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News - Date: 29 July 2019
Written by: Ndivhuwo Musetha / Viewed: 9772
The Vhangona clan have submitted a memorandum to the office of Pres Cyril Ramaphosa in an attempt “to restore our rights and dignity of masses of our people”.
Through their structure, the Vhangona National Cultural Movement, the claimants established this structure as a mouthpiece through which they will interact with different spheres of government.
The memorandum was delivered to the President’s office in Pretoria earlier this month.
The memorandum says the group have been trying to approach the current government since its inception in the early 90s in order to get the same kind of recognition given to the Khoi-San community. “Unfortunately, we have not yet got any response. We wrote to the then president Nelson Mandela in 1995, but only a letter of acknowledgement was received.”
According to them, they had also written to the Minister of Agriculture and Land Affairs, Thokozile Didiza, in 2001. “In 2000, we wrote to the Northern Province Department of Economic Affairs, Trade and Industry where we talked about our King, Azwidohwi Tshidziwelele Nephawe’s intention to relocate to Mapungubwe,” reads the memorandum.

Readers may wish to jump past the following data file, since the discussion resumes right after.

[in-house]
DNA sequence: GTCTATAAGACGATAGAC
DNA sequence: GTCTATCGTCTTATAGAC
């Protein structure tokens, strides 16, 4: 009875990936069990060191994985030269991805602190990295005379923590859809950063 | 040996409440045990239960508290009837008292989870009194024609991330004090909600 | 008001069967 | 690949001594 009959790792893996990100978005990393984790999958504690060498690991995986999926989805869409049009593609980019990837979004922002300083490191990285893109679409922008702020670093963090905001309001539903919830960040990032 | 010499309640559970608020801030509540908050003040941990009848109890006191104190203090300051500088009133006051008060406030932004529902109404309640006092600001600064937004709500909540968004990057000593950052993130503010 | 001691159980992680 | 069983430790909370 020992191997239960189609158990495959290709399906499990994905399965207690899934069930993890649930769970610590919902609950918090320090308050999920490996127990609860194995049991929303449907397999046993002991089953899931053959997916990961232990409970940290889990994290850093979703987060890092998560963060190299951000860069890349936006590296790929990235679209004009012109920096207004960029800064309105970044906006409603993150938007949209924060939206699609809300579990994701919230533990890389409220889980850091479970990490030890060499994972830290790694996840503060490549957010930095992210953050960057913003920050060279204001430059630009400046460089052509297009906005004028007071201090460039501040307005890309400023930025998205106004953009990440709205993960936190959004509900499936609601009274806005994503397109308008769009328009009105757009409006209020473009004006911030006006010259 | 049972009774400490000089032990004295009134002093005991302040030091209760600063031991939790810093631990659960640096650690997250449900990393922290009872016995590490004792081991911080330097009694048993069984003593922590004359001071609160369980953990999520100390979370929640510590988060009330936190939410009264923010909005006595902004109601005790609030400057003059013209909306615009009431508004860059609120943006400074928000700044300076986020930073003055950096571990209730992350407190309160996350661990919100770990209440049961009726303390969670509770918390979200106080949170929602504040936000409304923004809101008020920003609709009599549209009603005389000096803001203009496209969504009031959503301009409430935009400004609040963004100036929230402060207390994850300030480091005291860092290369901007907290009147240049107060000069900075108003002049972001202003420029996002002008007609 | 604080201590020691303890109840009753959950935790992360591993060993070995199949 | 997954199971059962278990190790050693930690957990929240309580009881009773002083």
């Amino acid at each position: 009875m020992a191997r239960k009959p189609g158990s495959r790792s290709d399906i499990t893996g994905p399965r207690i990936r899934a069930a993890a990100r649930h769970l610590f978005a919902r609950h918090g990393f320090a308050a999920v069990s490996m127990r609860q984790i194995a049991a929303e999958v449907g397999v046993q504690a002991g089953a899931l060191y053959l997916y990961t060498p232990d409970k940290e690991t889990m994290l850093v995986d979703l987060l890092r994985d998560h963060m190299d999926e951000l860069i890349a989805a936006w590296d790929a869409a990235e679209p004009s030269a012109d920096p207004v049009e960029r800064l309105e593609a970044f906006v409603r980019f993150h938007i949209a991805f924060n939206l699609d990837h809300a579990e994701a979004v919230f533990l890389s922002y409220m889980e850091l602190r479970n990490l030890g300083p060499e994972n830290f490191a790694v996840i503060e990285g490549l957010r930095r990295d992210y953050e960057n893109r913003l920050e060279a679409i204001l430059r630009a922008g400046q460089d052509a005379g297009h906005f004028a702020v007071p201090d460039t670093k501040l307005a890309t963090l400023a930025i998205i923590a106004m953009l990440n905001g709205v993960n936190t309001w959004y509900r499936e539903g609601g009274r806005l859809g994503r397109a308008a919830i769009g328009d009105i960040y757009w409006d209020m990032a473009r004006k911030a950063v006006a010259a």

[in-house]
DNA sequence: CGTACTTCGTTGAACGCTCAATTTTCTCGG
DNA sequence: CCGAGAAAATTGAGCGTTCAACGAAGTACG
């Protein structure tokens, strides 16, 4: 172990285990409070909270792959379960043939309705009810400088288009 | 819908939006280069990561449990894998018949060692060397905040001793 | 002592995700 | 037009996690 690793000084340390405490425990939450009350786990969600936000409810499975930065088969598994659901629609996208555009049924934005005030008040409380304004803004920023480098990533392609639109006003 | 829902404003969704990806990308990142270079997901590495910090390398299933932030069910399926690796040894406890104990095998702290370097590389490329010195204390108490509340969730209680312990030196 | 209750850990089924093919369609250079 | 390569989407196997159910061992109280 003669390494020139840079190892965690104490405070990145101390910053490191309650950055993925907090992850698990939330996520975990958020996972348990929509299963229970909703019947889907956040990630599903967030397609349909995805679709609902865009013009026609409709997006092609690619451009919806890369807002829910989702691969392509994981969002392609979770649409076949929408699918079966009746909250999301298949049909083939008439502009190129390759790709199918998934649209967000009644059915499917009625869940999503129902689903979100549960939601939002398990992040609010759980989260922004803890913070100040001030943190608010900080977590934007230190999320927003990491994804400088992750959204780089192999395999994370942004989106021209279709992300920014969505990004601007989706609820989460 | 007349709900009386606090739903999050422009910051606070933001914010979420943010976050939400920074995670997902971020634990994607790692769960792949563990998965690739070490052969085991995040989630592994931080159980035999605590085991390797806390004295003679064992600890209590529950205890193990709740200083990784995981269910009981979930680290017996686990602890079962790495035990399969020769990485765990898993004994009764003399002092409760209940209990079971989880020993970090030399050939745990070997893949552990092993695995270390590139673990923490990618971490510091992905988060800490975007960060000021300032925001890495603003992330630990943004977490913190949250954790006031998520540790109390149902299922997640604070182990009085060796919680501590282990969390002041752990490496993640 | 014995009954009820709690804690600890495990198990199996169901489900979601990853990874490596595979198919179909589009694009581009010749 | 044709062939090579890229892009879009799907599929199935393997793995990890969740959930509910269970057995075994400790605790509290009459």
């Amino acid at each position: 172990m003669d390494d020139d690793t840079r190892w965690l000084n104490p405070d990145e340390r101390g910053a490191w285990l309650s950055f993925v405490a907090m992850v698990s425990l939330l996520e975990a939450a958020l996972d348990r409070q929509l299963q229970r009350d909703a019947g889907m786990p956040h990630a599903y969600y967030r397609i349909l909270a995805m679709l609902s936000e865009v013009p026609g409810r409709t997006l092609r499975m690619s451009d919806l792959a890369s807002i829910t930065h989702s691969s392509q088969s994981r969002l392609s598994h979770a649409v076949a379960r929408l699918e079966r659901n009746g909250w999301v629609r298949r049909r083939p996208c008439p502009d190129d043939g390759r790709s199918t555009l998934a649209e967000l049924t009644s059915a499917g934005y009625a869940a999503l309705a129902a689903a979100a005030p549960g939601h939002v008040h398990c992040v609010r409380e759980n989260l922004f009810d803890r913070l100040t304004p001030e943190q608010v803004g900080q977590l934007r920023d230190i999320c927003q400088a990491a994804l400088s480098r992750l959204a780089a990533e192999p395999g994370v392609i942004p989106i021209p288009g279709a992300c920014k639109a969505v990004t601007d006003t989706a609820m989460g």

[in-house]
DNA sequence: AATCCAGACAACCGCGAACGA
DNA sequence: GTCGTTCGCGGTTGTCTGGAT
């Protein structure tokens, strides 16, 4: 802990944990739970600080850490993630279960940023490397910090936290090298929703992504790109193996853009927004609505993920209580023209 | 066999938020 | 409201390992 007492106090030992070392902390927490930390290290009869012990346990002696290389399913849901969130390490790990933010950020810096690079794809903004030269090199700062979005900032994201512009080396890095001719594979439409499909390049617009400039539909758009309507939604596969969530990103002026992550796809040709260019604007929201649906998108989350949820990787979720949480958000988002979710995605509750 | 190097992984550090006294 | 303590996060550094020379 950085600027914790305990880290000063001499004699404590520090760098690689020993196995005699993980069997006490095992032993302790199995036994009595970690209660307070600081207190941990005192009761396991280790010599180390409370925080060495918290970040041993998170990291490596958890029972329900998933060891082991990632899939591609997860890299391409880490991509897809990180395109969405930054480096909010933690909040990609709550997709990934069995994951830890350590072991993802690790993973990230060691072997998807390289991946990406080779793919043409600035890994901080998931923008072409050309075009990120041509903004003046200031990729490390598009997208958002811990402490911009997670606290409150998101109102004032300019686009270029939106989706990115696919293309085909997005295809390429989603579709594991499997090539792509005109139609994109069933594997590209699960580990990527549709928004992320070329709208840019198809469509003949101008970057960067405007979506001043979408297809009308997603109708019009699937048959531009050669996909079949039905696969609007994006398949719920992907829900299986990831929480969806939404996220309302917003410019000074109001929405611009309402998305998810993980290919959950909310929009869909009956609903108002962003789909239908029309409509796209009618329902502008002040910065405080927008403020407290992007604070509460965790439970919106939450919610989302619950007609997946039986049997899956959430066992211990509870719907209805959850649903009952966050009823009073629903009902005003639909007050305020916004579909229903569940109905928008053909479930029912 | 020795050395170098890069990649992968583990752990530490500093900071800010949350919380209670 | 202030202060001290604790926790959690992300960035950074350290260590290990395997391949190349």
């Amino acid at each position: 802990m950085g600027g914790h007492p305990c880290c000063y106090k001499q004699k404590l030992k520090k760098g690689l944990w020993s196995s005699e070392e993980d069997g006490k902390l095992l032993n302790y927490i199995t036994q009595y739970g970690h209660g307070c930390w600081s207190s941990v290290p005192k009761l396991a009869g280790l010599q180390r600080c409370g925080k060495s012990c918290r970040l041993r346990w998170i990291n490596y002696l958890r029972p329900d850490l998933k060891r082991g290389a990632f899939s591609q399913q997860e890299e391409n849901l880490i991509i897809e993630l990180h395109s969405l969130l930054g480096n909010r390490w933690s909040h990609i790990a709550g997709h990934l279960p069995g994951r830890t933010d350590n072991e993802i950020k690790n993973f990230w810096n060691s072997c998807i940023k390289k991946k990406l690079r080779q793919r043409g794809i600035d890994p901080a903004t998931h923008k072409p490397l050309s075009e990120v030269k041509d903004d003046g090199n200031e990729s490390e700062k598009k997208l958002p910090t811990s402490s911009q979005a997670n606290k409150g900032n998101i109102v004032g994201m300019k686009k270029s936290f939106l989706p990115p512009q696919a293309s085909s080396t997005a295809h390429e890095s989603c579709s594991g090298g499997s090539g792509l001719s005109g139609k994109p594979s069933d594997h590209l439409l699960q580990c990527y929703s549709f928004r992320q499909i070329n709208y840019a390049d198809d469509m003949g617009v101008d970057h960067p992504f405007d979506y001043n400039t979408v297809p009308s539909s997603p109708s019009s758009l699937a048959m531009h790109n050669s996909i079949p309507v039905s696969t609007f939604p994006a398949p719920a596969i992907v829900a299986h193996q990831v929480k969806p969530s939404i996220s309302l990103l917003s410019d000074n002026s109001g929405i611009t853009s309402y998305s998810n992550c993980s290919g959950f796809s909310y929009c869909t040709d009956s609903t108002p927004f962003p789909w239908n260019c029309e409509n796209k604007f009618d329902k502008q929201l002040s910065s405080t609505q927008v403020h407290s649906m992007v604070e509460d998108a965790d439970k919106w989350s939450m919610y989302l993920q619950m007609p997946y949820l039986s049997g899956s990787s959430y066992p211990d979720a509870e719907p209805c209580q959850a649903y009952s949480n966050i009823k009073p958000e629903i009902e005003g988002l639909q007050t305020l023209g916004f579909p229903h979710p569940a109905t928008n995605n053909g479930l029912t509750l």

The group, led by TR Rakhadani, who is their president, say they also wrote a memorandum to former president Thabo Mbeki but had no success. The group also wrote a letter to the Mapungubwe National Park and World Heritage Site management, asking for permission to conduct some rituals.
In 2018, they also wrote a letter to former president Jacob Zuma, trying to secure a meeting, but they had no success.
“During the reburial of the Mapungubwe human remains, we wrote many objections about a number of irregularities that were being committed, but we were speaking as the bona fide descendants of the Mapungubwe people,” they say.
The group say they also approached ANC headquarters at Luthuli House, the South African Human Rights Commission, the Public Protector, the Premier of Limpopo, as well as the Commission on Traditional Leadership Disputes and Claims, with no success.
The Vhangona claim to be the original people of South Africa or Lukungjrubwe, now called Mapungubwe. They call it Ito la nwali in Tshivenda. This is the predecessor of what came to be known as the Vhavenda Empire or Kingdom.
The group also claim that they are not a clan, but a nation with a very good historical record of a successful kingdom before the arrival of any settlers. They say their kingdom had an impact far beyond its borders, even as far as China, hence the trade links that existed between them.
“This Kingdom was under the auspices or jurisdiction of His Majesty, King Shiriyadenga Tshidziwelele Nemapumgubwe-Nephawe,” they said.
Mr Robert Rakhadani, president of the Vhangona National Cultural Movement. Photo supplied.